|HOME||MEDIABIZBLOGGERS.com||WOMEN in MEDIA||HOOKED UP||MEMBERSHIP INFO||MEMBER COMPANIES||MEDIA BUSINESS REPORT||ECONOMIC FORECASTS||RESEARCH|
Published: February 29, 2012 at 07:21 PM GMT
Last Updated: February 29, 2012 at 07:21 PM GMT
Welcome Jitka Petrickova, our newest MediaBizBlogger.
Remember when Google used to be just a search engine? That seems almost quaint now, as over the last few years, and especially in 2011, Google made significant investments to continue its expansion beyond search and into mobile, social, products and patents in efforts to fight off competitive action from its rivals (and regain its position as the top online destination). And now with EU and US approval to complete its acquisition of Motorola Mobility, it looks like Google is in a prime position to compete head-to-head with rival Apple. Google remained true to their strategy of simplicity in 2011. Larry Page thinks about their products in three separate categories: 1. Search and Ad Business, 2. YouTube, Android and Chrome as products enjoying high consumer success and 3. new products which are reshaping the digital landscape including Google+.
While search and ads continue to be the core revenue driver, Google's Chrome browser enjoyed 84% year-on-year growth in 2011, driving many more users to Google products and ads. Both Gmail and YouTube consumer experiences were improved, creating compelling destinations for users, and the company ended the year announcing their next steps in a determined shift to quality, long-form content with the announcement of the YouTube Original Content initiative.
The biggest – and potentially most controversial – splash however was made with the launch of Google+, a social product to compete with Facebook, which also experienced rapid growth to 49 million* users by the end of the year with an ambition to reach 400 million users by the end of 2012. The expected deep integration of Google+ with search and other products will undoubtedly cause more controversy in 2012, but is key to Google's strategy moving forward.
In 2011, Android OS celebrated its ten billionth Android app download and the Android Market jumped in four months from 300,000 to 400,000 apps, compared to the seven months it took to Apple. Google protected and added flexibility to Android by buying thousands of patents from IBM and attempting to acquire Motorola Mobility (a move that may also help the digital giant control its own destiny when it comes to mobile payments and wallets). Google also zeroed in on local, evolving its maps and offers products as well as acquiring Zagat. Users can now find detailed information, directions, links to review and more for millions of local queries like shops, restaurants, parks and landmarks on both the web and mobile. With the above funnels in place, 155 million people find themselves on Google each month and 140 million watch YouTube videos each month (according to Quantcast). Google's transformation from search engine to destination with a potential to optimize users experience across all channels is well underway.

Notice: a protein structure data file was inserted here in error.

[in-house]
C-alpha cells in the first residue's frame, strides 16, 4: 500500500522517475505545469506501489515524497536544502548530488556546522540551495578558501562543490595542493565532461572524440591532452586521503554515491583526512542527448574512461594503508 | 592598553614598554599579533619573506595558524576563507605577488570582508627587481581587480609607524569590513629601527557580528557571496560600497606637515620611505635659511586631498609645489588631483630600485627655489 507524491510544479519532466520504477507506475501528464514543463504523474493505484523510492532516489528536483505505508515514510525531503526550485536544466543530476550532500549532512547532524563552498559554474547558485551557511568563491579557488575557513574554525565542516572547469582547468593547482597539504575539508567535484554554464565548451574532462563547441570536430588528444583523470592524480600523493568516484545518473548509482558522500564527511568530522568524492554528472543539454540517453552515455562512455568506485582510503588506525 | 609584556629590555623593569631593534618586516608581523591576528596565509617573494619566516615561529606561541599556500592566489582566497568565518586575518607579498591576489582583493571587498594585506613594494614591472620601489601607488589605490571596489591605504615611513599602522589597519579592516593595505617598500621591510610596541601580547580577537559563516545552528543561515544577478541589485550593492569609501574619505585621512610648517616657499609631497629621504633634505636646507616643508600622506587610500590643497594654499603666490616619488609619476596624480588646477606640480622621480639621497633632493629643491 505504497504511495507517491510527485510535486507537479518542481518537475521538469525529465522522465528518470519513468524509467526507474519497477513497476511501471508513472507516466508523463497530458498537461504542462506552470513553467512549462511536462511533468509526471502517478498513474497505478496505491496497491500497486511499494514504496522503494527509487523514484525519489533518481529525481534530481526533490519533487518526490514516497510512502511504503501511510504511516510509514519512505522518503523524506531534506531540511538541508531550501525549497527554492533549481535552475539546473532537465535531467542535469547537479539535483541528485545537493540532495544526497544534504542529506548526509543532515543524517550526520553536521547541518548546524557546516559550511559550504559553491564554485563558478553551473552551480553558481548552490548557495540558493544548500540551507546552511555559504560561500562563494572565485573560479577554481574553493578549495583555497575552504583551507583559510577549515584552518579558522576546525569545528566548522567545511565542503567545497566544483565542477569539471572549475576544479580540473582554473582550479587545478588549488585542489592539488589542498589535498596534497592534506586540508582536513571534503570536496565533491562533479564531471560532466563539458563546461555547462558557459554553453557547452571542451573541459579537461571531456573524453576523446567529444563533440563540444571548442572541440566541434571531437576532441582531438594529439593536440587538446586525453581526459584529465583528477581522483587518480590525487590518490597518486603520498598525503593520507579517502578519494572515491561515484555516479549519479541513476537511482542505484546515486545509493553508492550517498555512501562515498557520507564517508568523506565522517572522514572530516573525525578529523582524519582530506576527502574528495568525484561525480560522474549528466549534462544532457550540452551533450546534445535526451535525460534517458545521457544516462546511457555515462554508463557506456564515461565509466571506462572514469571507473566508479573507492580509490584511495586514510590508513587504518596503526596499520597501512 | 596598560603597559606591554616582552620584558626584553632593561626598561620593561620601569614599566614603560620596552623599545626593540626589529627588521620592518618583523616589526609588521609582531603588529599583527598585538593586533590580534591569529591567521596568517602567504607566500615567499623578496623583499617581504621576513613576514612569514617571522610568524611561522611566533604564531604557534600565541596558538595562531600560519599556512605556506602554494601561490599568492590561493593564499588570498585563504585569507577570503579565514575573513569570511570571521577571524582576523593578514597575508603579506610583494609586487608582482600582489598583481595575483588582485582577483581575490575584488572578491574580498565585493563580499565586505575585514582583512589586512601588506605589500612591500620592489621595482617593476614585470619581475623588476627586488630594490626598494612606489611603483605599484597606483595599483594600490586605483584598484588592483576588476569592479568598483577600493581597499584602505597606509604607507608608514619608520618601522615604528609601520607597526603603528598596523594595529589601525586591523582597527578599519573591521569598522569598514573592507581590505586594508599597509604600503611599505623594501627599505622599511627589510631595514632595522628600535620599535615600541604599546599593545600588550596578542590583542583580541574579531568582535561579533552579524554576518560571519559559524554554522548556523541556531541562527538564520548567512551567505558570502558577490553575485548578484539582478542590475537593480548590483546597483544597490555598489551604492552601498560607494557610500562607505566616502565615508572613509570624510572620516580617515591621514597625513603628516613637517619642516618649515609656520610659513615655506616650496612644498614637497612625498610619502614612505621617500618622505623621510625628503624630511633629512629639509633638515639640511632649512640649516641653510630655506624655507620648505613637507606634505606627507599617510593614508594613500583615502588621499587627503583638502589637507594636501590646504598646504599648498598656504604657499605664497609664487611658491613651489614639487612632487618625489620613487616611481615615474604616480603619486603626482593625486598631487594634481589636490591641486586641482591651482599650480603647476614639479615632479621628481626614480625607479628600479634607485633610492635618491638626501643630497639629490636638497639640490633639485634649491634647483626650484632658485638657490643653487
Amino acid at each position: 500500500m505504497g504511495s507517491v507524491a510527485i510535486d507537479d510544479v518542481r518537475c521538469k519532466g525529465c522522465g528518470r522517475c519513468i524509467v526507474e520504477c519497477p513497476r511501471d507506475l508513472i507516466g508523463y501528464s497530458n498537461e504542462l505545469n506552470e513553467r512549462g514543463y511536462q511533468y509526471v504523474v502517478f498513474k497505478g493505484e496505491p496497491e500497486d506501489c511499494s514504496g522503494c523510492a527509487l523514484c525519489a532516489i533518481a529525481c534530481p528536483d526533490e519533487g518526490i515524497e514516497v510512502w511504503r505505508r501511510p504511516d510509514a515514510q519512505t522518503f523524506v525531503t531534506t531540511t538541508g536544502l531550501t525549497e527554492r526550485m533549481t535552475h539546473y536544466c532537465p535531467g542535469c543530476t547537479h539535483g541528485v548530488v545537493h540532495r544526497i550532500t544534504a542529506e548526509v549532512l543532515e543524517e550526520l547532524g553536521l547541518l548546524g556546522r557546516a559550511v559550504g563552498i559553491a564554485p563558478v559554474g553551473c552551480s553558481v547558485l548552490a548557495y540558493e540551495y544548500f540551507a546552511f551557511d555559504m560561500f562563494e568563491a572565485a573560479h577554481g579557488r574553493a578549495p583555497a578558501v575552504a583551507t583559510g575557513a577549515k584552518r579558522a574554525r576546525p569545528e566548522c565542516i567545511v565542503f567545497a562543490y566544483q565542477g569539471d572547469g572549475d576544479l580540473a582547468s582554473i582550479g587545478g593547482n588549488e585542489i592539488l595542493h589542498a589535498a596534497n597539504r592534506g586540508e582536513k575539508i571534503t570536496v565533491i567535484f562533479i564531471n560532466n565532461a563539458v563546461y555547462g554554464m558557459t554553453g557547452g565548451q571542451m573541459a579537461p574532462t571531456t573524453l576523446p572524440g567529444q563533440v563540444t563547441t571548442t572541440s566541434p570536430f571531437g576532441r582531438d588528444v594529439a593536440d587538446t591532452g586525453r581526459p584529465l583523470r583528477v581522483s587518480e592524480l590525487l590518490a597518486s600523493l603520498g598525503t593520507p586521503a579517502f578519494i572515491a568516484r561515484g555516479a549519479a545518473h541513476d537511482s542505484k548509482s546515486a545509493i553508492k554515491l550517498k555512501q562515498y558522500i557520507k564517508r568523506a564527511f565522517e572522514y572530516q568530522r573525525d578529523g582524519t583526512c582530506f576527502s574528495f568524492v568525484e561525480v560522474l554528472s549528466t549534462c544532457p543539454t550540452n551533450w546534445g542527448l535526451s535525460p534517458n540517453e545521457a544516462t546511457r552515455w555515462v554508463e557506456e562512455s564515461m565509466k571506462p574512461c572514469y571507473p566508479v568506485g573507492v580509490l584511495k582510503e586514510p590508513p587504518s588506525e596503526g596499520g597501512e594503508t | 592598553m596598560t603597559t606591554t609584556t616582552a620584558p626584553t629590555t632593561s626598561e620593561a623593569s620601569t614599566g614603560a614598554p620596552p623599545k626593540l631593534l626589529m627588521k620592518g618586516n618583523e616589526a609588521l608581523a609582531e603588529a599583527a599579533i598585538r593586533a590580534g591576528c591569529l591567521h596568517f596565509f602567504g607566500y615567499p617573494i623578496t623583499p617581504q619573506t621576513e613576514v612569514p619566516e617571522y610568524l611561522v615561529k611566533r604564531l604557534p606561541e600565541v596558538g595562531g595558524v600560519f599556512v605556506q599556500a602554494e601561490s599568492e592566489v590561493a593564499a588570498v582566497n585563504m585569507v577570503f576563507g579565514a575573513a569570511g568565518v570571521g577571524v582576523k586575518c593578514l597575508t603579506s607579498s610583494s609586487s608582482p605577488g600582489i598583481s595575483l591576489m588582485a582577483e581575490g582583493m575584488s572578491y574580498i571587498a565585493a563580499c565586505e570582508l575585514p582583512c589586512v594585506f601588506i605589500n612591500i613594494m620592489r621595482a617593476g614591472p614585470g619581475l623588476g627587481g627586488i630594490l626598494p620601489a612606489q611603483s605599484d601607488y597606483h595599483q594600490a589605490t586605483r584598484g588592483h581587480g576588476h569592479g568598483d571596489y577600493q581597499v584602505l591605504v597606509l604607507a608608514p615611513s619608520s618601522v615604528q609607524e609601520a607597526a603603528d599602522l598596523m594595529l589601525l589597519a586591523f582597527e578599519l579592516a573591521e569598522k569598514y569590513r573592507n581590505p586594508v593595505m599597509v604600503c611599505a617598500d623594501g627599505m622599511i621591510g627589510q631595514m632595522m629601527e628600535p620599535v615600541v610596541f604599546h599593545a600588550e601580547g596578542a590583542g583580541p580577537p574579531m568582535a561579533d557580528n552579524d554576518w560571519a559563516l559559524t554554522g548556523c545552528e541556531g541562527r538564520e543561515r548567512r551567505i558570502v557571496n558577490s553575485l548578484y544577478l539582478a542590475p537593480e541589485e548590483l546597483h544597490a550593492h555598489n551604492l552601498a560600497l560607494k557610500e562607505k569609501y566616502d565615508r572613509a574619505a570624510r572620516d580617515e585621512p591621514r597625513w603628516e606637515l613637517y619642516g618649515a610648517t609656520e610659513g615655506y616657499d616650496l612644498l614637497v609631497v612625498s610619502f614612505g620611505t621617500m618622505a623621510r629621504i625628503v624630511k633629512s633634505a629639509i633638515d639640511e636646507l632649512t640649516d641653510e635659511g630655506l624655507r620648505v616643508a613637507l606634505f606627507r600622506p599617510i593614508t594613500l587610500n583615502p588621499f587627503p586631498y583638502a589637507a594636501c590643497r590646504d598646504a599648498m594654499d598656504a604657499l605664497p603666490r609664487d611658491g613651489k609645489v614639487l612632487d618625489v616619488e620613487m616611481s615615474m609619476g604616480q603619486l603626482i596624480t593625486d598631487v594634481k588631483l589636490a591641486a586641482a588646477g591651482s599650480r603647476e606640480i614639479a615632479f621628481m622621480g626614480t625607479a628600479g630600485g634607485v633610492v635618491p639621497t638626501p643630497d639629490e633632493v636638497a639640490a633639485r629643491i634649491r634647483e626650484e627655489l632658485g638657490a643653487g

Jitka Petrickova joined MEC in August 2011. Her responsibilities include leading the application of new digital strategic approaches, consumer insights, tools and digital technologies across the agency’s client base. She serves as a digital partner to the management teams for MEC on the West Coast. Jitka can be reached at email@example.com.
Read all Jitka's' MediaBizBloggers commentaries at MEC: Active Engagement.
Check us out on Facebook at MediaBizBloggers.com
Follow our Twitter updates @MediaBizBlogger
The opinions and points of view expressed in this commentary are exclusively the views of the author and do not necessarily represent the views of MediaBizBloggers.com management or associated bloggers. MediaBizBloggers is an open thought leadership platform and readers may share their comments and opinions in response to all commentaries.
Tablets out-shipped portable computers this year for the first time ever. There are more tablet models to choose from than ever before, which means there are tablets for everyone… including your kids! Two years ago, just 8 percent of kids had access to tablets; today, that number is 40 percent, and it's trending up.Read More
It is generally acknowledged that “engagement” is a good thing. It is better, at every level if your message (whatever form that takes) is not only “seen” (whatever that means) by a large number of people, but that a good number of those people choose to do something that approximates to actually reading it, hearing it or viewing it and furthermore that they indicate that they have done so in some way or other. The problem with the notion of engagement is that there are almost as many definitions as there are conferences on the subject.Read More